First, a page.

• Only holds hybrids issued by the Big 4 Australian banks
  • Low fee

3. Equities

There are some efficient equities-focused strategies that can be utilised to target the income factor. The Betashares Global Income Leaders ETF (ASX: INCM) has been designed to help Australian investors achieve diversification via global shares while still focusing on strong income returns. The fund holds 100 high-yielding global companies with strong track records of paying regular dividends. To be included in the fund’s portfolio, companies must:

  • have had positive earnings over the previous year
  • have paid regular dividends over the past three years
  • have a dividend payout ratio of no more than 80%, and
  • not exceed prescribed volatility thresholds.

With a current 12-month distribution yield of 3.2% (as at 31 August 2021)4, INCM also offers a diversified source of income for investors beyond the Australian market.


While the current low interest rate environment presents challenges to investors seeking income, there are options. As always, consider your financial goals, both long and short term, and your risk appetite, in deciding which option may suit your needs.

There are risks associated with investments in the Betashares Funds, including:

  • in relation to the fixed income funds – interest rate and credit risk
  • in relation to the hybrid securities funds – credit risk, liquidity risk, hybrids complexity risk and sector concentration risk, as well as interest rate risk (for HBRD) and dividend rate risk (for BHYB)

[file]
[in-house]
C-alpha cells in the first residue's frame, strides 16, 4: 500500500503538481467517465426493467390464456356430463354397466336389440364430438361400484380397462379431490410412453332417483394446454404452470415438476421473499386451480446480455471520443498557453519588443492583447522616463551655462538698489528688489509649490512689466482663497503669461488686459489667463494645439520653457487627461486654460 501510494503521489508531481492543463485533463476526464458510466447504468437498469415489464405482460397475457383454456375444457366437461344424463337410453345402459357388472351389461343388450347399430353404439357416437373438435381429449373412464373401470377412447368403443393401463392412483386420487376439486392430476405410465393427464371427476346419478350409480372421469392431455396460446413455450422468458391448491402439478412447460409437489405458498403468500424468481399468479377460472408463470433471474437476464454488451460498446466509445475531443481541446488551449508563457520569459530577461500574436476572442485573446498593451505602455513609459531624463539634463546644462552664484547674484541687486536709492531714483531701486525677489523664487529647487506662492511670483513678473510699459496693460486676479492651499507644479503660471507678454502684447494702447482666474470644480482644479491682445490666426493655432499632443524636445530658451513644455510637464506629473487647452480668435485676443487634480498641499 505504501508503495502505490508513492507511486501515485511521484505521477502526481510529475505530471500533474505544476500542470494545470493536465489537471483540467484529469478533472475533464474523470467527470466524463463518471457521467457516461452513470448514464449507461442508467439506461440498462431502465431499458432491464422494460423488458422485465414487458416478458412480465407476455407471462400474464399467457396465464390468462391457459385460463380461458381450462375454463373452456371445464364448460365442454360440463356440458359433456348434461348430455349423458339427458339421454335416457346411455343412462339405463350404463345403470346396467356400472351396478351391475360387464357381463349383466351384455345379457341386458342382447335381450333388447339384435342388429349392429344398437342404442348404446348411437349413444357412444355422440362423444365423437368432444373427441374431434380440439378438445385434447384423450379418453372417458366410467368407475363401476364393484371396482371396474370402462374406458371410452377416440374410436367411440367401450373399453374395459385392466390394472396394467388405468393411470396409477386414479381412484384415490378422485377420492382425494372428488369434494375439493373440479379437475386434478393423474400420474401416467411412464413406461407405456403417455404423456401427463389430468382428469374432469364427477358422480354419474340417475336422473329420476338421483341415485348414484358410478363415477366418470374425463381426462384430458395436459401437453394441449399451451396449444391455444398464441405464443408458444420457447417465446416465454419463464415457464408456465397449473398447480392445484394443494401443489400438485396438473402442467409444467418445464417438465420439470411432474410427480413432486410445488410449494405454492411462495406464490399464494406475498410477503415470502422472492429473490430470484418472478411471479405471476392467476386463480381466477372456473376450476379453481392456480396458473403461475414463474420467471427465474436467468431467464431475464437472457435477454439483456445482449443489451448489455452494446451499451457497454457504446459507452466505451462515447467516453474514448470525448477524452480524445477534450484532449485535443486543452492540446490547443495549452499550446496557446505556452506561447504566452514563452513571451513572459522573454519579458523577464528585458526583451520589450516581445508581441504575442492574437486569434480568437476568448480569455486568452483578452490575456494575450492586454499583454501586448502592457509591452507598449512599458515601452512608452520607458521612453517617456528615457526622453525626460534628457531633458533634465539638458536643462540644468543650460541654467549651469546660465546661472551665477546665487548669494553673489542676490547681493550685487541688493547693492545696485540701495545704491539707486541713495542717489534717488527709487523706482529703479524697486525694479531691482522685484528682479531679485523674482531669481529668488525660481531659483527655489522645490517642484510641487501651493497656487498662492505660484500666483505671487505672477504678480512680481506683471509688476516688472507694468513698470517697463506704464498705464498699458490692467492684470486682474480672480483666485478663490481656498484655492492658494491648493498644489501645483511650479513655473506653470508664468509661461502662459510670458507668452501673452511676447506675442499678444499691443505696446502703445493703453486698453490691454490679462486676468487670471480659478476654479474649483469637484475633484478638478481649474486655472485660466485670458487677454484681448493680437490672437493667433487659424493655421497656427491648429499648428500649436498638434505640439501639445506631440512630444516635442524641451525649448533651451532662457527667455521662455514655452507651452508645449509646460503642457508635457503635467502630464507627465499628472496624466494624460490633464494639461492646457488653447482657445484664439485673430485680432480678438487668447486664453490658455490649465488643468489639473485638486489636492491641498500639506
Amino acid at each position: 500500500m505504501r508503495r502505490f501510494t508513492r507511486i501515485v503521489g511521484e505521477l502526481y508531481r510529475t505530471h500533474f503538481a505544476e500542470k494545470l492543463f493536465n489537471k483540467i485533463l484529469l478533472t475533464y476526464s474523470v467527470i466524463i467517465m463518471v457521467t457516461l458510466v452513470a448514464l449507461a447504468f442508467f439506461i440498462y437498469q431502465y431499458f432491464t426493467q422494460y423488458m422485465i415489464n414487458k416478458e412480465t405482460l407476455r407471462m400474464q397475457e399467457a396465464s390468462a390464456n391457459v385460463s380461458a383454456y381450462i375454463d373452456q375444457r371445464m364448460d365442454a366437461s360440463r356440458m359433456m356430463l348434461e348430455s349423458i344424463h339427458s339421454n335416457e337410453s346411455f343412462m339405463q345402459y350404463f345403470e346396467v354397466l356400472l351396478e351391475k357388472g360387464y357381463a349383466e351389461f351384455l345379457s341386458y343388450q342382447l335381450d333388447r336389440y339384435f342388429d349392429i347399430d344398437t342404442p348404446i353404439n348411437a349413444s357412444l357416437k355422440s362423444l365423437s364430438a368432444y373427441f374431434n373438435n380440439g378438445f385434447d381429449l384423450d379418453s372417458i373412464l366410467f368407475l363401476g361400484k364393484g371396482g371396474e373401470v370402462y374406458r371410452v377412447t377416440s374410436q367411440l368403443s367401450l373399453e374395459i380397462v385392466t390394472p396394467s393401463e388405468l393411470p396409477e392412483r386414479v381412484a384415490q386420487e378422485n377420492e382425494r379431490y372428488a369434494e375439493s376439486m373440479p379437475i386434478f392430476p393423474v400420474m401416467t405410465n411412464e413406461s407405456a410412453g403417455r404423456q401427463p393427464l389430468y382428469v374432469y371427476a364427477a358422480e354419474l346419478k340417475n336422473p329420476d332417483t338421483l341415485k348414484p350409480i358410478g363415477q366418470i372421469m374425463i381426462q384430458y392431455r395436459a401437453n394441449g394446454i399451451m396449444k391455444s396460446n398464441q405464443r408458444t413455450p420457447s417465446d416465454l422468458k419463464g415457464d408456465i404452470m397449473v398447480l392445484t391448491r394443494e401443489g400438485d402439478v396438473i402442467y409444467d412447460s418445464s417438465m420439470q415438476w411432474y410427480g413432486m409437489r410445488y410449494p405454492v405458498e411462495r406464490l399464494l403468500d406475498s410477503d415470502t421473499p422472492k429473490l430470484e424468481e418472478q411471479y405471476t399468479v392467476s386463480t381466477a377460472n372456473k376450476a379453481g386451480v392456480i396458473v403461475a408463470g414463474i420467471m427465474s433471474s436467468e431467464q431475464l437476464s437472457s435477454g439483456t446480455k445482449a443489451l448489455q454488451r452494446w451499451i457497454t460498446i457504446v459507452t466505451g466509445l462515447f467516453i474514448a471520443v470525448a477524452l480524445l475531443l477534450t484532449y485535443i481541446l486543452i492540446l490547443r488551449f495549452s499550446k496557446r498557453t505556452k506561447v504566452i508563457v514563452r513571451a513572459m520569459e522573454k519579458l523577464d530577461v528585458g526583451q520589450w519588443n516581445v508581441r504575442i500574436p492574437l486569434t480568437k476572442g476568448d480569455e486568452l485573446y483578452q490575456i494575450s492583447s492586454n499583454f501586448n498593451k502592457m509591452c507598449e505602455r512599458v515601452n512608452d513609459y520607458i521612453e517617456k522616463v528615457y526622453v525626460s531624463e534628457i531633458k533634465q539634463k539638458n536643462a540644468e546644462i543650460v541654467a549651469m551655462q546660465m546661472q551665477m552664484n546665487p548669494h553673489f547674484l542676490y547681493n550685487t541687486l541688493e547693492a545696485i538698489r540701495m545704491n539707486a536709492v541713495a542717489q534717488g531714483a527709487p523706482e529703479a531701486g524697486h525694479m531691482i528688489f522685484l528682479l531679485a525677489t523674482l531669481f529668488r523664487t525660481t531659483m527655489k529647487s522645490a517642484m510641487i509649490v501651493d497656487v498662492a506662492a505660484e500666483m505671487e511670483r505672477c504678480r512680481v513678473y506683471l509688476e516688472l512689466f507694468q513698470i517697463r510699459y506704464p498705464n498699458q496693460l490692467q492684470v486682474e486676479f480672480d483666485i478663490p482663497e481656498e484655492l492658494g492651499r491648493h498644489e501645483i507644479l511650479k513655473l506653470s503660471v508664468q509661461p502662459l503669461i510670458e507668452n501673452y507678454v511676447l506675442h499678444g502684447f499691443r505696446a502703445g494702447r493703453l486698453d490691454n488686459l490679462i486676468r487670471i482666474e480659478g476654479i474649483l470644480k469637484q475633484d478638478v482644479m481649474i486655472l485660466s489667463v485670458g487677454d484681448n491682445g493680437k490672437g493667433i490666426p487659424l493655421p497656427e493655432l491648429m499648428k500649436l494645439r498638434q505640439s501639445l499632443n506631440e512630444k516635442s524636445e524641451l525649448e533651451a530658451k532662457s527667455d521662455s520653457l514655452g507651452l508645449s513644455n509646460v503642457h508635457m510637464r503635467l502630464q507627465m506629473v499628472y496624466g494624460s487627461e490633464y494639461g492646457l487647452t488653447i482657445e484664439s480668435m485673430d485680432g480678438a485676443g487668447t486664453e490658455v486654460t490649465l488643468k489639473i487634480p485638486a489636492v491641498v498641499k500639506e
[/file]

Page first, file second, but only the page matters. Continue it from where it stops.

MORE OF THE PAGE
• in relation to INCM – market risk, international investment risk, currency risk and concentration risk.

The value of an investment and income distributions can go down as well as up. Before making an investment decision investors should consider the relevant Product Disclosure Statement, available at www.betashares.com.au, and their particular circumstances, including tolerance for risk, and obtain financial advice.

*Roll return is an estimate only, assuming no change in yield curve over the next 12 months. Roll returns are extra income generated over time through the process of maintaining a bond portfolio at relatively steady target average term-to-maturity. This process requires selling bonds over time as their term to maturity shortens and replacing them with bonds at a longer desired term-to-maturity. As shorter duration bonds typically trade at a price premium to longer duration bonds (as the prices of the former tend to be less volatile as they are less sensitive to interest rates changes), this trading activity may result in extra income or “roll return” over time. Roll return is not assured and may in certain circumstances be zero or negative.

1. https://tradingeconomics.com/country-list/interest-rate
2. Average yield (weighted by market value) of the hybrids portfolio, divided by the current market price of the securities. Provides an indication of expected current income return from making an investment at market price. This value will vary over time.
3. Average estimated gross yield (weighted by market values and inclusive of franking credits) of the hybrids in the portfolio, divided by the current market price of the securities. Provides an indication of expected current income return from making an investment at market price. This value will vary over time. Not all investors will be able to obtain the full value of franking credits.
4. Yield figures are calculated by summing the prior 12 month per unit distributions divided by the closing NAV per unit. Past performance is not an indicator of future performance.

This article mentions the following funds

Photo of Michael Brown

Written by

Michael Brown


Leave a reply

Your email address will not be published. Required fields are marked *

Previous article
Next article